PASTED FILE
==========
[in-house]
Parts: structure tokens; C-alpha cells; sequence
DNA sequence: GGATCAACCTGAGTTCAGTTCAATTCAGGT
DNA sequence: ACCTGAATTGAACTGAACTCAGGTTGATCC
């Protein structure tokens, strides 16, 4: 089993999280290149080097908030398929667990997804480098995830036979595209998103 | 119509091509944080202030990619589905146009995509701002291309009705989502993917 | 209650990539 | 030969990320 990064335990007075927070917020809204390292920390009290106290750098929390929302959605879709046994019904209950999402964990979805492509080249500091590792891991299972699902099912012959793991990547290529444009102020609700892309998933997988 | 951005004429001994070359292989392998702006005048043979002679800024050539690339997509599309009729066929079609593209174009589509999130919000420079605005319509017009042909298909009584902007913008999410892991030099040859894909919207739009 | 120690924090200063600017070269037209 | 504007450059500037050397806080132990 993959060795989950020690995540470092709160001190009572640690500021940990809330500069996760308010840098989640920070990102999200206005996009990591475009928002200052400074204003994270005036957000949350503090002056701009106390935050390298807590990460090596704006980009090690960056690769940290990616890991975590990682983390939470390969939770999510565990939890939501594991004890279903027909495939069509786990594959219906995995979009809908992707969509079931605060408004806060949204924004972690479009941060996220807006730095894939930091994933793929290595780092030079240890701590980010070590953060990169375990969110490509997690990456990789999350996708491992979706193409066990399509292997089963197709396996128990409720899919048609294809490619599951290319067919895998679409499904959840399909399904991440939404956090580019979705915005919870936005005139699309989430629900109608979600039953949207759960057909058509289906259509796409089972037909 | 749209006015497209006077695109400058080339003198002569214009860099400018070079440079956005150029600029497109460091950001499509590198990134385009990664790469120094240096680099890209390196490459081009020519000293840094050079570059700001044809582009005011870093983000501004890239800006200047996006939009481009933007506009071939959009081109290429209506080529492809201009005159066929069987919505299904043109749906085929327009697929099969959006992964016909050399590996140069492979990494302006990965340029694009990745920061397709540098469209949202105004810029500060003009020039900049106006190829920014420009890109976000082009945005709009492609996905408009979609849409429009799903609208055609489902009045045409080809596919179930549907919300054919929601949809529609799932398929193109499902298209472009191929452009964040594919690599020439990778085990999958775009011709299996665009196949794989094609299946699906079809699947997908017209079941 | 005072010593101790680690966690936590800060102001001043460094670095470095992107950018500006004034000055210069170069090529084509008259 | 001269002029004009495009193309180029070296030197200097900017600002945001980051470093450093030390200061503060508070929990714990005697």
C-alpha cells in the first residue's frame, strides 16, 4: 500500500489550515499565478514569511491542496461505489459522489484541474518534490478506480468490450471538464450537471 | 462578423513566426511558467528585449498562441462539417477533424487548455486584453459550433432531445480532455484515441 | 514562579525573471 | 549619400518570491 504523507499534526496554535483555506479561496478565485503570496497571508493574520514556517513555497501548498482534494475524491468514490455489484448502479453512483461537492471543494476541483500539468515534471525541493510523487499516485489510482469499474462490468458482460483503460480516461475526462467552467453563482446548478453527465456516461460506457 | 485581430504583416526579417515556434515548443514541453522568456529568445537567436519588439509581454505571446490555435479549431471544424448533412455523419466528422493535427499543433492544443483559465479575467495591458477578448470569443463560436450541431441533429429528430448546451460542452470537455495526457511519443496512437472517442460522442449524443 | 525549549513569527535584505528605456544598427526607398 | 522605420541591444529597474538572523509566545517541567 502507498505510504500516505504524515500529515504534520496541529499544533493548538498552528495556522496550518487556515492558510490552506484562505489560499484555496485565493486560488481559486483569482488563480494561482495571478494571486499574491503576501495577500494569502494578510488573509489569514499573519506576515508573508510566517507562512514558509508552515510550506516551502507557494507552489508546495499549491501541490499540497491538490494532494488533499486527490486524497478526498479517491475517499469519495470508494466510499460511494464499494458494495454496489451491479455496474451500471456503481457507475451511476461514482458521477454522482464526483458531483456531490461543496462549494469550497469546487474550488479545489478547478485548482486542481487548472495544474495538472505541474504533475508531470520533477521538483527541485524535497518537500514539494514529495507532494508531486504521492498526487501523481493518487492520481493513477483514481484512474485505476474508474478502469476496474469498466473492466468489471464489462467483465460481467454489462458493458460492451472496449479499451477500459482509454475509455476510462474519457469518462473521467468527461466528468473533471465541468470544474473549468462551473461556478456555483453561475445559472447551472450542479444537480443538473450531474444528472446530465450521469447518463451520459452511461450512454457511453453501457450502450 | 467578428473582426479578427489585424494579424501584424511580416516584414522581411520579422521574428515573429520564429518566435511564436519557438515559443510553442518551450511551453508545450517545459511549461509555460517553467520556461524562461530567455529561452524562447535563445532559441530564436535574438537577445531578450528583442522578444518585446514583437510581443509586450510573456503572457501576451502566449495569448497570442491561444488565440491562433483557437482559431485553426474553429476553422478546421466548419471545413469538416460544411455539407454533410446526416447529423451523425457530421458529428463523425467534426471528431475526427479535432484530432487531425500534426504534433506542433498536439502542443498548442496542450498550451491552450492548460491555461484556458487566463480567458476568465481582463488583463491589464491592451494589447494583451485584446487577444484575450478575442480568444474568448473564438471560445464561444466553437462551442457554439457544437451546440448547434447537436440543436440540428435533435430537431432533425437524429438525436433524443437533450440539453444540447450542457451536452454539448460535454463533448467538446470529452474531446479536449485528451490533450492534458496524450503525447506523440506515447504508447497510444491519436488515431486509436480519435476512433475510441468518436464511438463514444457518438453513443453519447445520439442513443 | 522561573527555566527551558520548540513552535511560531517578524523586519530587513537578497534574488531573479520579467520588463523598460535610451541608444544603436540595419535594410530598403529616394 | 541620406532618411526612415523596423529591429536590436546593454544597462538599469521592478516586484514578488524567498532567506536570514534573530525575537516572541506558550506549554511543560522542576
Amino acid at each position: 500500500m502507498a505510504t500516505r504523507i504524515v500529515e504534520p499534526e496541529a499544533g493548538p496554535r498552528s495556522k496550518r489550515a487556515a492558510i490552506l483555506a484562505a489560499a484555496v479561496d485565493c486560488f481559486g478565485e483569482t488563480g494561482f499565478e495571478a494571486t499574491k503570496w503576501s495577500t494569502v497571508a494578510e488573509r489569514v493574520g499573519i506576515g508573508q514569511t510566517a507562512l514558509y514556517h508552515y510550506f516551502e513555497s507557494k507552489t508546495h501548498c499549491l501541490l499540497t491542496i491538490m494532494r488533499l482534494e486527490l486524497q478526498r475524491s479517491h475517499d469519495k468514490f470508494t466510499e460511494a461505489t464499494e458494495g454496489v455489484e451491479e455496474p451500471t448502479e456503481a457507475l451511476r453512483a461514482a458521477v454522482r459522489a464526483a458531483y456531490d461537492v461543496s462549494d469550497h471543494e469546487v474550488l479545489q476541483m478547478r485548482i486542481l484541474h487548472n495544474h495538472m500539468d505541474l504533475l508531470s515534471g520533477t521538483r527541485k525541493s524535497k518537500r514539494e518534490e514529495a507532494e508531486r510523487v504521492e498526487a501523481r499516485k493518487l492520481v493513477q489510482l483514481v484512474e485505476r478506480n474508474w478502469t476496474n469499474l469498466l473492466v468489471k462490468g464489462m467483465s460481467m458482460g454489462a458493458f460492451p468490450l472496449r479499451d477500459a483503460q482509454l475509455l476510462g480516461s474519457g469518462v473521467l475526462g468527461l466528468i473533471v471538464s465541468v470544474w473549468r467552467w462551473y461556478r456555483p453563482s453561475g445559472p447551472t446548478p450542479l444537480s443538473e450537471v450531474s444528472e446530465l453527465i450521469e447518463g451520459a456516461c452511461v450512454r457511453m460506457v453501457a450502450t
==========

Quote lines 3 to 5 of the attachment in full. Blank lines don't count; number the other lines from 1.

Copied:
DNA sequence: GGATCAACCTGAGTTCAGTTCAATTCAGGT
DNA sequence: ACCTGAATTGAACTGAACTCAGGTTGATCC
């Protein structure tokens, strides 16, 4: 089993999280290149080097908030398929667990997804480098995830036979595209998103 | 119509091509944080202030990619589905146009995509701002291309009705989502993917 | 209650990539 | 030969990320 990064335990007075927070917020809204390292920390009290106290750098929390929302959605879709046994019904209950999402964990979805492509080249500091590792891991299972699902099912012959793991990547290529444009102020609700892309998933997988 | 951005004429001994070359292989392998702006005048043979002679800024050539690339997509599309009729066929079609593209174009589509999130919000420079605005319509017009042909298909009584902007913008999410892991030099040859894909919207739009 | 120690924090200063600017070269037209 | 504007450059500037050397806080132990 993959060795989950020690995540470092709160001190009572640690500021940990809330500069996760308010840098989640920070990102999200206005996009990591475009928002200052400074204003994270005036957000949350503090002056701009106390935050390298807590990460090596704006980009090690960056690769940290990616890991975590990682983390939470390969939770999510565990939890939501594991004890279903027909495939069509786990594959219906995995979009809908992707969509079931605060408004806060949204924004972690479009941060996220807006730095894939930091994933793929290595780092030079240890701590980010070590953060990169375990969110490509997690990456990789999350996708491992979706193409066990399509292997089963197709396996128990409720899919048609294809490619599951290319067919895998679409499904959840399909399904991440939404956090580019979705915005919870936005005139699309989430629900109608979600039953949207759960057909058509289906259509796409089972037909 | 749209006015497209006077695109400058080339003198002569214009860099400018070079440079956005150029600029497109460091950001499509590198990134385009990664790469120094240096680099890209390196490459081009020519000293840094050079570059700001044809582009005011870093983000501004890239800006200047996006939009481009933007506009071939959009081109290429209506080529492809201009005159066929069987919505299904043109749906085929327009697929099969959006992964016909050399590996140069492979990494302006990965340029694009990745920061397709540098469209949202105004810029500060003009020039900049106006190829920014420009890109976000082009945005709009492609996905408009979609849409429009799903609208055609489902009045045409080809596919179930549907919300054919929601949809529609799932398929193109499902298209472009191929452009964040594919690599020439990778085990999958775009011709299996665009196949794989094609299946699906079809699947997908017209079941 | 005072010593101790680690966690936590800060102001001043460094670095470095992107950018500006004034000055210069170069090529084509008259 | 001269002029004009495009193309180029070296030197200097900017600002945001980051470093450093030390200061503060508070929990714990005697």